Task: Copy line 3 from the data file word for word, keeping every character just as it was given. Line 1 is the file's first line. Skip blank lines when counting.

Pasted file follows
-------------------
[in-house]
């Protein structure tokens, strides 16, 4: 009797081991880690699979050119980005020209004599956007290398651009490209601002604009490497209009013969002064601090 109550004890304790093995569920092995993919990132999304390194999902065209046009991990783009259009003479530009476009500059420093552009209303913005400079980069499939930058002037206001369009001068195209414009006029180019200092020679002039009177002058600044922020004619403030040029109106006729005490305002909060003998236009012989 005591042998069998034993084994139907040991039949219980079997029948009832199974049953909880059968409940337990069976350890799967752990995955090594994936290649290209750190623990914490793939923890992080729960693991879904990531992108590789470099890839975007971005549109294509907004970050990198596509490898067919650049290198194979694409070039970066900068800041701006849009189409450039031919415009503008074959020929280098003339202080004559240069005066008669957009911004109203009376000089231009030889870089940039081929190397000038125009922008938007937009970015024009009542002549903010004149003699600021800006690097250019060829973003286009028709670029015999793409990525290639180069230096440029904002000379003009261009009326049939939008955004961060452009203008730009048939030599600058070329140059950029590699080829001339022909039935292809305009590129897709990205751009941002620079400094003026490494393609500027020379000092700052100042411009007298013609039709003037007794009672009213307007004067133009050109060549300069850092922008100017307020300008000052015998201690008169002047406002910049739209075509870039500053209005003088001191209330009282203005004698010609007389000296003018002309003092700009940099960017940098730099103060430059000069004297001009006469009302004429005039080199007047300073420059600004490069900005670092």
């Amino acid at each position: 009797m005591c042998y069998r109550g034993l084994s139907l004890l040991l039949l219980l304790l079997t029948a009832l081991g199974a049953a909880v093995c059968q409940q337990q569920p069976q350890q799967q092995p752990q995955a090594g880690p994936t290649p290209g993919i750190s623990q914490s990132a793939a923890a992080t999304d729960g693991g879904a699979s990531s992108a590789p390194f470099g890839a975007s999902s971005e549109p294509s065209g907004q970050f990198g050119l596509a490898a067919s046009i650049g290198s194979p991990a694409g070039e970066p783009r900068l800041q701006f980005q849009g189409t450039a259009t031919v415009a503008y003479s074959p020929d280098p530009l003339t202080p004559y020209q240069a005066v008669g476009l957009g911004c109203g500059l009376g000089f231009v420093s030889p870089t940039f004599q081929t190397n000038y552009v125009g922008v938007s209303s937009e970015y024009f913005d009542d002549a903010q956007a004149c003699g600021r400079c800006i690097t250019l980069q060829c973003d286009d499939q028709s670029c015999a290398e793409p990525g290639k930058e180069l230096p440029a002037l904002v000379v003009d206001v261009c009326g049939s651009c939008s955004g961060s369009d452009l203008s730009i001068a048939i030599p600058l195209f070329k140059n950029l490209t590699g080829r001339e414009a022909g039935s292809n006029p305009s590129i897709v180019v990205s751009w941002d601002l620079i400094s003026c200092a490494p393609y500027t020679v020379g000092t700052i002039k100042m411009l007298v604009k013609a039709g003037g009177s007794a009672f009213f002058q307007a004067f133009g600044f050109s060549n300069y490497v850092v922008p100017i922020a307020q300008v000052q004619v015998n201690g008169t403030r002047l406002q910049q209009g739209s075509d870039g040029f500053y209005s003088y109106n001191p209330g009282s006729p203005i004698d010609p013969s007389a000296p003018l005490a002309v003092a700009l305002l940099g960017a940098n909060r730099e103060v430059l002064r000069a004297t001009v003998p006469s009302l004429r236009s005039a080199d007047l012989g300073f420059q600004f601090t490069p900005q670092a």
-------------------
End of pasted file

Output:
């Amino acid at each position: 009797m005591c042998y069998r109550g034993l084994s139907l004890l040991l039949l219980l304790l079997t029948a009832l081991g199974a049953a909880v093995c059968q409940q337990q569920p069976q350890q799967q092995p752990q995955a090594g880690p994936t290649p290209g993919i750190s623990q914490s990132a793939a923890a992080t999304d729960g693991g879904a699979s990531s992108a590789p390194f470099g890839a975007s999902s971005e549109p294509s065209g907004q970050f990198g050119l596509a490898a067919s046009i650049g290198s194979p991990a694409g070039e970066p783009r900068l800041q701006f980005q849009g189409t450039a259009t031919v415009a503008y003479s074959p020929d280098p530009l003339t202080p004559y020209q240069a005066v008669g476009l957009g911004c109203g500059l009376g000089f231009v420093s030889p870089t940039f004599q081929t190397n000038y552009v125009g922008v938007s209303s937009e970015y024009f913005d009542d002549a903010q956007a004149c003699g600021r400079c800006i690097t250019l980069q060829c973003d286009d499939q028709s670029c015999a290398e793409p990525g290639k930058e180069l230096p440029a002037l904002v000379v003009d206001v261009c009326g049939s651009c939008s955004g961060s369009d452009l203008s730009i001068a048939i030599p600058l195209f070329k140059n950029l490209t590699g080829r001339e414009a022909g039935s292809n006029p305009s590129i897709v180019v990205s751009w941002d601002l620079i400094s003026c200092a490494p393609y500027t020679v020379g000092t700052i002039k100042m411009l007298v604009k013609a039709g003037g009177s007794a009672f009213f002058q307007a004067f133009g600044f050109s060549n300069y490497v850092v922008p100017i922020a307020q300008v000052q004619v015998n201690g008169t403030r002047l406002q910049q209009g739209s075509d870039g040029f500053y209005s003088y109106n001191p209330g009282s006729p203005i004698d010609p013969s007389a000296p003018l005490a002309v003092a700009l305002l940099g960017a940098n909060r730099e103060v430059l002064r000069a004297t001009v003998p006469s009302l004429r236009s005039a080199d007047l012989g300073f420059q600004f601090t490069p900005q670092a």